Should auto manufacturers be able to produce millions of electric vehicles during the coming decade, the US electric grid could become a major problem. The extra load when millions of commuters get home from work, and plug in the car with the home air conditioner running, might necessitate spending trillions upgrading the electric grid. Charging the big batteries in millions of automobiles will consume a vast amount of electric power. You can't save that much electricity by changing to LED light bulbs. I hope the utility companies are planning for it, because repeated failure of the electric grid would wreck the economy. Civilization, as we know it today, can't continue without reliable electric power. Shut down the grid, and the vast majority of us would be dead in less than two months. (Quit eating and see what shape you're in after 3 weeks. Electric motors run virtually everything. I have at least 15 of them in my home.)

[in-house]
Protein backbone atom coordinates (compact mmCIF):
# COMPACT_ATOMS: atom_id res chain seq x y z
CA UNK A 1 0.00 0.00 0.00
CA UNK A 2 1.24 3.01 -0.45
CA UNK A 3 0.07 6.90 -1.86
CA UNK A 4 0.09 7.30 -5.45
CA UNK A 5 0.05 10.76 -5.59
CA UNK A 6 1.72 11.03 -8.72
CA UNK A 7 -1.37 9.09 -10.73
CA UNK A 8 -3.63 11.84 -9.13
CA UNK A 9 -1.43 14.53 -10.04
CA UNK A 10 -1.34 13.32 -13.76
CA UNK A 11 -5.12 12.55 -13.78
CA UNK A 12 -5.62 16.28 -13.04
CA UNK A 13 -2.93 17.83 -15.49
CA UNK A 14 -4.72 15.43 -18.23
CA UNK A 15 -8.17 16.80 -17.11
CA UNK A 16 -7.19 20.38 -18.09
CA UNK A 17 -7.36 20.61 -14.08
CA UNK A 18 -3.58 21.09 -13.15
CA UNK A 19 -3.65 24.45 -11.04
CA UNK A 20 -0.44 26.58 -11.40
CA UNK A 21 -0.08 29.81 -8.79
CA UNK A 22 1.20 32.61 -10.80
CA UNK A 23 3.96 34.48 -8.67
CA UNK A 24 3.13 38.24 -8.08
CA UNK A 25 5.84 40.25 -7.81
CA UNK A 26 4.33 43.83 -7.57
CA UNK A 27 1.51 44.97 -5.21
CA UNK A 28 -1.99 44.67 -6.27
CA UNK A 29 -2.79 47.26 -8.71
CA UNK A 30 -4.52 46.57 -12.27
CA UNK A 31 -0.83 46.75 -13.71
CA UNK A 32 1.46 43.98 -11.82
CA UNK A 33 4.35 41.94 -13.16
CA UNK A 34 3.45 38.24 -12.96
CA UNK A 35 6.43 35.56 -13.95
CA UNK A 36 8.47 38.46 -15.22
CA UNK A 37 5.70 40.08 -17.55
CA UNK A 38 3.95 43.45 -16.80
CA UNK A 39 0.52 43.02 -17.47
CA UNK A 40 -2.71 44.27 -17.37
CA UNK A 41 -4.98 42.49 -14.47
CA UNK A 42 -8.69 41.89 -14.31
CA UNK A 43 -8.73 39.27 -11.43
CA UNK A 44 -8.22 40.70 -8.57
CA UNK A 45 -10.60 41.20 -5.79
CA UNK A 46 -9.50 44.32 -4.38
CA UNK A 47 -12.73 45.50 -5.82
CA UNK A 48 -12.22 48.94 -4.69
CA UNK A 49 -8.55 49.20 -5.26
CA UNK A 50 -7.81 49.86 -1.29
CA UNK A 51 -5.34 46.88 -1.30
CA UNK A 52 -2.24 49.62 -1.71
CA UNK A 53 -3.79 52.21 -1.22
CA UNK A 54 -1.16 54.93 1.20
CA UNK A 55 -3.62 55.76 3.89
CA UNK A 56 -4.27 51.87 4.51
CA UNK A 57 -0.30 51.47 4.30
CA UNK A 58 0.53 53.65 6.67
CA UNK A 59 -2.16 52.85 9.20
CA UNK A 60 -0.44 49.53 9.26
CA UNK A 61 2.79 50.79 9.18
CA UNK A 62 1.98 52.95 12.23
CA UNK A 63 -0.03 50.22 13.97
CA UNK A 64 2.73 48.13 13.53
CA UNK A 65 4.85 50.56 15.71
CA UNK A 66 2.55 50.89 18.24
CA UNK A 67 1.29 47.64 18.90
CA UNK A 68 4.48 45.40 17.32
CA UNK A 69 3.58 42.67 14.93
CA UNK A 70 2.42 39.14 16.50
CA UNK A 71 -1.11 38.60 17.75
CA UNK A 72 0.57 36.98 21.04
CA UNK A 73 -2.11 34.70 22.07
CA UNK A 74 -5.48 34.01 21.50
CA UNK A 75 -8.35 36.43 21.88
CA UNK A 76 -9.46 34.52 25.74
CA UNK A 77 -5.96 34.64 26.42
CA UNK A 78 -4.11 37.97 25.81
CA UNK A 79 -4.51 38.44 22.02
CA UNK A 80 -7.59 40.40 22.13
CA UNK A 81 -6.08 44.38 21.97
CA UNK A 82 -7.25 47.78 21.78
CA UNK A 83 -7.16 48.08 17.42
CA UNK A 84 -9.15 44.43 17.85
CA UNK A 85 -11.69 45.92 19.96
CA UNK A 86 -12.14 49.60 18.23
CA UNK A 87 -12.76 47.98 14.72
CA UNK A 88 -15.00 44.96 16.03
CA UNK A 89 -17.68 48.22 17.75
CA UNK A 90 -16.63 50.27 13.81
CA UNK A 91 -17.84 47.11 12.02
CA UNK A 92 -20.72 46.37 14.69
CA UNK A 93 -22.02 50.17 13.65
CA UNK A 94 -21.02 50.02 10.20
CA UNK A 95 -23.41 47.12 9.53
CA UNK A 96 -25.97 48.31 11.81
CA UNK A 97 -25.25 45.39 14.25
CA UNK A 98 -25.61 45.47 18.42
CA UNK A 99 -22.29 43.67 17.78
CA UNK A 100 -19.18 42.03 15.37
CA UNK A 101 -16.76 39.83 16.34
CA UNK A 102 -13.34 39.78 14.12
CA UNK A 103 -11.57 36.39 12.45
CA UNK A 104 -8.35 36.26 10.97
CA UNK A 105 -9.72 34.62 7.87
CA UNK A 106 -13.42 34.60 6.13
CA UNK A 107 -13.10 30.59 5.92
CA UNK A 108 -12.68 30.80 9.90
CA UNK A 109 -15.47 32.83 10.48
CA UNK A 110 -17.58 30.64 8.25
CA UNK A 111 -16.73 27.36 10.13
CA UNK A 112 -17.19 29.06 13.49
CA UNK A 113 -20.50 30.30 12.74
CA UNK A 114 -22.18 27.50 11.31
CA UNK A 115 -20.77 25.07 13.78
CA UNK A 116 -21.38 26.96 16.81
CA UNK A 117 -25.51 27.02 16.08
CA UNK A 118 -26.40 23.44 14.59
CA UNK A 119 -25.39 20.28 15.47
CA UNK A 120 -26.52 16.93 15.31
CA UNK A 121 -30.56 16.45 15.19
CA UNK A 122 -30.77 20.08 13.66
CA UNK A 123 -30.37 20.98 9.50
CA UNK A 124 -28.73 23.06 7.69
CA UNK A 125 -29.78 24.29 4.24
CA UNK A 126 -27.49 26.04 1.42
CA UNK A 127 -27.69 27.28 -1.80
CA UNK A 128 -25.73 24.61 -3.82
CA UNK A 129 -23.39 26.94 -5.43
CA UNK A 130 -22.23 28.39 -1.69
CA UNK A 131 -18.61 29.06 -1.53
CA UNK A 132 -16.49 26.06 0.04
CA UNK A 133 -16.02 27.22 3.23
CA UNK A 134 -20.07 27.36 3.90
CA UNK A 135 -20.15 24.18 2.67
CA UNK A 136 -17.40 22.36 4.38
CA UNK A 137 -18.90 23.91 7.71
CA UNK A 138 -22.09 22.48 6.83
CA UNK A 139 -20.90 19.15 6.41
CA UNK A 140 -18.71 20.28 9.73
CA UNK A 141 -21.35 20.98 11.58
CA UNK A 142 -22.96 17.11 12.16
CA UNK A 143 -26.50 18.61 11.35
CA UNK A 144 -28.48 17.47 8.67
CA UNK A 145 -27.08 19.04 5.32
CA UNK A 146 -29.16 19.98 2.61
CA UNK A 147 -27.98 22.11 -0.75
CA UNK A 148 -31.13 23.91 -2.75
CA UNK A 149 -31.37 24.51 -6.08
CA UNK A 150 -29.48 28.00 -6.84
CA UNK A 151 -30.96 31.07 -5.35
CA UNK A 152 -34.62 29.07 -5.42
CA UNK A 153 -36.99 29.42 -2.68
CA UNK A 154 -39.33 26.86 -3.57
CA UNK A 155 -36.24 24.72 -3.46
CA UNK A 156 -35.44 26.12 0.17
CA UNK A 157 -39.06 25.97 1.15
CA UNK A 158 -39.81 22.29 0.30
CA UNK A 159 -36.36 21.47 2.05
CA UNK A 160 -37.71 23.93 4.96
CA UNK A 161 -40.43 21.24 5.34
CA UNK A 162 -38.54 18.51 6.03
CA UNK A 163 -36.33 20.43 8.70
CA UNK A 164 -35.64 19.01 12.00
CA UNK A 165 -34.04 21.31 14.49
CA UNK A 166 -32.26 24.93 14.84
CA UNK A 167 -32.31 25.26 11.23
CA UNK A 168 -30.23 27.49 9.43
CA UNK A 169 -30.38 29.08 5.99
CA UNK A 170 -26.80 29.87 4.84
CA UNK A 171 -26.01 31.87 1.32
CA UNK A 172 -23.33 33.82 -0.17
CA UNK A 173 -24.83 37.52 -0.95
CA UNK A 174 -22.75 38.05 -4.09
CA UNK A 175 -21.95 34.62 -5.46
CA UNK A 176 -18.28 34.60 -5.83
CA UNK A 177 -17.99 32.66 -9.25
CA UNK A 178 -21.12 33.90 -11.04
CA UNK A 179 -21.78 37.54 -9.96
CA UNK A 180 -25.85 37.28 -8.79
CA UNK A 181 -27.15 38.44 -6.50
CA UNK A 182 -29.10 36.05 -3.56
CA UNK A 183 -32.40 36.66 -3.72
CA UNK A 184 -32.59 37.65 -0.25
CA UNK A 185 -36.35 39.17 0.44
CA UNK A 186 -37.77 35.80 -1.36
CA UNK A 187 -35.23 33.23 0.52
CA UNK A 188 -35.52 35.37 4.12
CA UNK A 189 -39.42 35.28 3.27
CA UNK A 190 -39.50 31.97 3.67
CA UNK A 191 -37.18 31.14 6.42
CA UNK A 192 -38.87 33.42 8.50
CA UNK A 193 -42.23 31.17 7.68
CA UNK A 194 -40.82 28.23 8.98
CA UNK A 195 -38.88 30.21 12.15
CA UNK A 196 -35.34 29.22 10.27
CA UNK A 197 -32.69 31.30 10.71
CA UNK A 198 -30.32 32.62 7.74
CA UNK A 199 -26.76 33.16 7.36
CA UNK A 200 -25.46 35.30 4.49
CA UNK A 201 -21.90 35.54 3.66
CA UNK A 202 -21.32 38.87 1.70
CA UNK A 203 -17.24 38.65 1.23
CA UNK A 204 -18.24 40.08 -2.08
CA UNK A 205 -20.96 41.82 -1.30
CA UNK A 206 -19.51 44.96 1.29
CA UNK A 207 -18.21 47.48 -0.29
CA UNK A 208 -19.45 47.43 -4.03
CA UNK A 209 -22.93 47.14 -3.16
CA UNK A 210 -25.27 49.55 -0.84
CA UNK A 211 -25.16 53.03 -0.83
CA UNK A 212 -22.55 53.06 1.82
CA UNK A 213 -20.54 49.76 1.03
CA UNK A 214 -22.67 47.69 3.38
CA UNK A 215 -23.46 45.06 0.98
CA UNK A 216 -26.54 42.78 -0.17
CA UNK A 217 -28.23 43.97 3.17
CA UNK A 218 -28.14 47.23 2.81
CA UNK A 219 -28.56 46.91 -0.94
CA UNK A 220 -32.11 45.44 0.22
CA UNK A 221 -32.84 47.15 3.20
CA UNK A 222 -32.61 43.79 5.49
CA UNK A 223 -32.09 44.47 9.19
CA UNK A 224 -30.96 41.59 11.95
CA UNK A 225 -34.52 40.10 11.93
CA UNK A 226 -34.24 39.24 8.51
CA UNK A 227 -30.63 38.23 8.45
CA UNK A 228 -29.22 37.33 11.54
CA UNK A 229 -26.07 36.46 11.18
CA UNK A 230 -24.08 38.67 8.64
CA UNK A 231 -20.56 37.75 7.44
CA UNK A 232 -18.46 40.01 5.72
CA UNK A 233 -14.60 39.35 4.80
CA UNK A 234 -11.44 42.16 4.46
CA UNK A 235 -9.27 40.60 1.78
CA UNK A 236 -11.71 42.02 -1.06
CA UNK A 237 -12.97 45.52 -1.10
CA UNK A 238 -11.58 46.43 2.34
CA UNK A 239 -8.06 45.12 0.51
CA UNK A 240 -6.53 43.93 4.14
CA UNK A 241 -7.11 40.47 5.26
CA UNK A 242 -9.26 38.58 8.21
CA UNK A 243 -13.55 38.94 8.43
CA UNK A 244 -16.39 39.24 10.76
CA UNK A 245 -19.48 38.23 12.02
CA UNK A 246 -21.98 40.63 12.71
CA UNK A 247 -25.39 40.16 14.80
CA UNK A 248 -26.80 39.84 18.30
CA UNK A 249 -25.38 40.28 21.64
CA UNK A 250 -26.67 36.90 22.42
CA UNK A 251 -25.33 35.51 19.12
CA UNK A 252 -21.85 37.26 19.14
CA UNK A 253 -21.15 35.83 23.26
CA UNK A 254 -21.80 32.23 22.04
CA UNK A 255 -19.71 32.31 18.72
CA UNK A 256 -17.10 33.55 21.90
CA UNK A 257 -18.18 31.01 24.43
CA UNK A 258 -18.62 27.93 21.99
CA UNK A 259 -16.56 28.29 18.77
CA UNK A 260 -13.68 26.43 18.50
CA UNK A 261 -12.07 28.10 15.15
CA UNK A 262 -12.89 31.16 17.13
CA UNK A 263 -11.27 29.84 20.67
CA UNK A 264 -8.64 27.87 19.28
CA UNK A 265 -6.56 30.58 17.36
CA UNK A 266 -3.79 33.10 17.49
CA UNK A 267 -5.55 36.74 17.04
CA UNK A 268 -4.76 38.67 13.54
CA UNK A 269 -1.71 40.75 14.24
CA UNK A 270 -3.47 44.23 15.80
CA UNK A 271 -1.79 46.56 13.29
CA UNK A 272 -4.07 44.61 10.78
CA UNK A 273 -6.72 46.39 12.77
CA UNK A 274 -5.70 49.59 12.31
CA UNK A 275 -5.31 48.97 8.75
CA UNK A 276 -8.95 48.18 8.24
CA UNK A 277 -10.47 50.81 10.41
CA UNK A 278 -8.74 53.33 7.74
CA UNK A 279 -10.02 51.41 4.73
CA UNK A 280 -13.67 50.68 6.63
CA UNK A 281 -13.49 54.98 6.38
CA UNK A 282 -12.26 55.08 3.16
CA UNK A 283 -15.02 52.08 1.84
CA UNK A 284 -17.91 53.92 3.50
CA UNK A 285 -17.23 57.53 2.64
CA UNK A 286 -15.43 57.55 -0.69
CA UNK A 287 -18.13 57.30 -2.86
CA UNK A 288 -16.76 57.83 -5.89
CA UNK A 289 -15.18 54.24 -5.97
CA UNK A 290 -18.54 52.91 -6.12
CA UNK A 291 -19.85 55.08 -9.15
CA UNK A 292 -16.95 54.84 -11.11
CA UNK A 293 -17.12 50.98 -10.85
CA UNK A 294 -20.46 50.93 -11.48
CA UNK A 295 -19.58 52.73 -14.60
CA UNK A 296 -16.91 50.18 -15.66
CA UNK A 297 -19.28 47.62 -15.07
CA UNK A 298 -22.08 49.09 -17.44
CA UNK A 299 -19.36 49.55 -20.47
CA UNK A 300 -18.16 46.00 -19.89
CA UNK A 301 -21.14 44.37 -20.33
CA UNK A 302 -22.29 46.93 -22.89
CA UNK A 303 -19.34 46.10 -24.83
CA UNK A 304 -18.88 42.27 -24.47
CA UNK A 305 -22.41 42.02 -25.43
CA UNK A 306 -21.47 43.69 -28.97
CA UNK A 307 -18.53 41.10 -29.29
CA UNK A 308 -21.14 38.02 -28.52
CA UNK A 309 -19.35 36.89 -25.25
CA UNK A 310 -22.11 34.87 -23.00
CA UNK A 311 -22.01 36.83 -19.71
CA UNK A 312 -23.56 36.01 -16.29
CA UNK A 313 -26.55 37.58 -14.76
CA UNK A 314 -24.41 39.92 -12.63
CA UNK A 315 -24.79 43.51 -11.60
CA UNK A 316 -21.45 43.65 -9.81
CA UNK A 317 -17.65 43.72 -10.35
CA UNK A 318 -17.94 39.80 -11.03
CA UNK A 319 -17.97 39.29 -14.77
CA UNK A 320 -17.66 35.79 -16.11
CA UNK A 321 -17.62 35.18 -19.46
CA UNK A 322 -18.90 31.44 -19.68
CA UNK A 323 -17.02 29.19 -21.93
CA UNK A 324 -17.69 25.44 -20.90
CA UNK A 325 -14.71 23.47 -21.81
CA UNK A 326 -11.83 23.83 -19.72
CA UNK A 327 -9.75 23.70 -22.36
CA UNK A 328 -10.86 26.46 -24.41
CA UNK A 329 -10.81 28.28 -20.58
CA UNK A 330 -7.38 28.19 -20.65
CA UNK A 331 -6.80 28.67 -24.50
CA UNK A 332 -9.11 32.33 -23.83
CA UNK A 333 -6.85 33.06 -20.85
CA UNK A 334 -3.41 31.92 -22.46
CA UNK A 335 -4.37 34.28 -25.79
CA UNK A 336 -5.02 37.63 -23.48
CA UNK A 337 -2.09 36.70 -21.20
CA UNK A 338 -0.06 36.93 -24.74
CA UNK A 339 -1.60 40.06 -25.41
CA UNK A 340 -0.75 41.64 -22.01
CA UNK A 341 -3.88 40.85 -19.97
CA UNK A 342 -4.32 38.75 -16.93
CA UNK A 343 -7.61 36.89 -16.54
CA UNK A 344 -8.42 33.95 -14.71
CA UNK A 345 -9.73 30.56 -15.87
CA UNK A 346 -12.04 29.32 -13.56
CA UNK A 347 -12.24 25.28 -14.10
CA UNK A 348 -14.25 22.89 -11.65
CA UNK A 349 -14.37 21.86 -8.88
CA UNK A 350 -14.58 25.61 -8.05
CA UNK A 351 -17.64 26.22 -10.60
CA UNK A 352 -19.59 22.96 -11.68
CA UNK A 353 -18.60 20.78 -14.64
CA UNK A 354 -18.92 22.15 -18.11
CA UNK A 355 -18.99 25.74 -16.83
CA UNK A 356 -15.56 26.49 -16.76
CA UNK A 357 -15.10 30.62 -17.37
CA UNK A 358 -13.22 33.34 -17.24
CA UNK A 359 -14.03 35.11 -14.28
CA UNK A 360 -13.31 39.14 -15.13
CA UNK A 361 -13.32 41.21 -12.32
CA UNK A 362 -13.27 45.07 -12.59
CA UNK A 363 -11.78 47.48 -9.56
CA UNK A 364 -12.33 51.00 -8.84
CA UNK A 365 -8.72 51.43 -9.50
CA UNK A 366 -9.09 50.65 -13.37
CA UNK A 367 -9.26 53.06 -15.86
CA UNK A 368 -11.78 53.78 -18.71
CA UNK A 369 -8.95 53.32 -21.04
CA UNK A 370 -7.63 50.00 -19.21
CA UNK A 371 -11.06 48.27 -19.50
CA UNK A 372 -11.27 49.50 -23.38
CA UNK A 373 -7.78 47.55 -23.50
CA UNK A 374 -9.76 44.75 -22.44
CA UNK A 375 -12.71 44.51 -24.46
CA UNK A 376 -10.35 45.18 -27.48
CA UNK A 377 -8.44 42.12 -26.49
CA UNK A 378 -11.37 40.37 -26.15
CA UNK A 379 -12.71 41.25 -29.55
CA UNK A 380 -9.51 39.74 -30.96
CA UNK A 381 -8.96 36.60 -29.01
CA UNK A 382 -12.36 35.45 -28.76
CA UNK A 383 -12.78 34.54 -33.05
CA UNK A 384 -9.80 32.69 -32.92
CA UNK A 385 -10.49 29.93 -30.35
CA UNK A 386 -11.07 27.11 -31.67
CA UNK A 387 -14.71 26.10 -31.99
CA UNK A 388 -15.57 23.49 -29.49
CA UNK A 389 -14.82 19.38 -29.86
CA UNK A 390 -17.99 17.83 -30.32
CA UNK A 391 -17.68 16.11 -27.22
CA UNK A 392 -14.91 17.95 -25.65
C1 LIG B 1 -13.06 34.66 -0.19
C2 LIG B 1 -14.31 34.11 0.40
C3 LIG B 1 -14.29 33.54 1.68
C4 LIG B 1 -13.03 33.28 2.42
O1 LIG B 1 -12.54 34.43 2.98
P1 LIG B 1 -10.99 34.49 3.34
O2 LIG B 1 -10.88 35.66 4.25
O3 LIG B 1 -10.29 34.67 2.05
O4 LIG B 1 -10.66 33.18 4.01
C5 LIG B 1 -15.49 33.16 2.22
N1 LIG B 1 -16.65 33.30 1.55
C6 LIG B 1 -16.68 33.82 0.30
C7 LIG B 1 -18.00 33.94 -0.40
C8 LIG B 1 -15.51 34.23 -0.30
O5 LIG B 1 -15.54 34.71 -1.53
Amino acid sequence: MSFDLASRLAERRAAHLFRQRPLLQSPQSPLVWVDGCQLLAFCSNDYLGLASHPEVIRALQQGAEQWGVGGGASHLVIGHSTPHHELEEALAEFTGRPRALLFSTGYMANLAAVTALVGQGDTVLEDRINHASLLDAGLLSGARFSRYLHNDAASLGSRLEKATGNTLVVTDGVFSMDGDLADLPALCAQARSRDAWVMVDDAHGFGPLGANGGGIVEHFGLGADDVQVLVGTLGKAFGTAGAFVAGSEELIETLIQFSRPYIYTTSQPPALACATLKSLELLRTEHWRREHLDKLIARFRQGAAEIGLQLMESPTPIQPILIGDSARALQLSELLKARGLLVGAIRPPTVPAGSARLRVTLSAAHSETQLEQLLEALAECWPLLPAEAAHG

Someone asked Elon Musk why he risked his fortune on something as dangerous as establishing an electric car company. He answered that if we didn't develop an electric alternative to oil, the economy would collapse when the oil ran out. It looks like he has succeeded in his goal, even if Tesla doesn't make it. He made the big boys get going with their own hybrid and electric cars. Ditto with reusable rockets.
We need 50 million EVs just to add 1% to power demand. This will take about a decade to accomplish. Meanwhile, adding 50 million EVs will avoid about 2 mb/d in demand for oil. The grids of the world can easily accommodate a 1% incremental growth in demand over one decade, but the 2% loss of potential oil demand over the same time could have an impact on the oil industry. Um, and you can forget about natural gas power burn for EVs making up the difference.